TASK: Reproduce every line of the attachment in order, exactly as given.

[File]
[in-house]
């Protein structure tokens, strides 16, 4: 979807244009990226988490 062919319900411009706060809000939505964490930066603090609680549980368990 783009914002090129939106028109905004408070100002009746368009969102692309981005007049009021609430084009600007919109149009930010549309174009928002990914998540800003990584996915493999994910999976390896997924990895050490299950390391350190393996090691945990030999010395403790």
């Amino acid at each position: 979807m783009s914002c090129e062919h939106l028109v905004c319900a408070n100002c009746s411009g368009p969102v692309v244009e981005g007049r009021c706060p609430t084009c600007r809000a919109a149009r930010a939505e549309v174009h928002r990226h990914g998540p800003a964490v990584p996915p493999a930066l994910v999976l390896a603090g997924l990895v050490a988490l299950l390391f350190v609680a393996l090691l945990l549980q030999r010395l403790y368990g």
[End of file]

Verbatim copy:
[in-house]
């Protein structure tokens, strides 16, 4: 979807244009990226988490 062919319900411009706060809000939505964490930066603090609680549980368990 783009914002090129939106028109905004408070100002009746368009969102692309981005007049009021609430084009600007919109149009930010549309174009928002990914998540800003990584996915493999994910999976390896997924990895050490299950390391350190393996090691945990030999010395403790």
């Amino acid at each position: 979807m783009s914002c090129e062919h939106l028109v905004c319900a408070n100002c009746s411009g368009p969102v692309v244009e981005g007049r009021c706060p609430t084009c600007r809000a919109a149009r930010a939505e549309v174009h928002r990226h990914g998540p800003a964490v990584p996915p493999a930066l994910v999976l390896a603090g997924l990895v050490a988490l299950l390391f350190v609680a393996l090691l945990l549980q030999r010395l403790y368990g």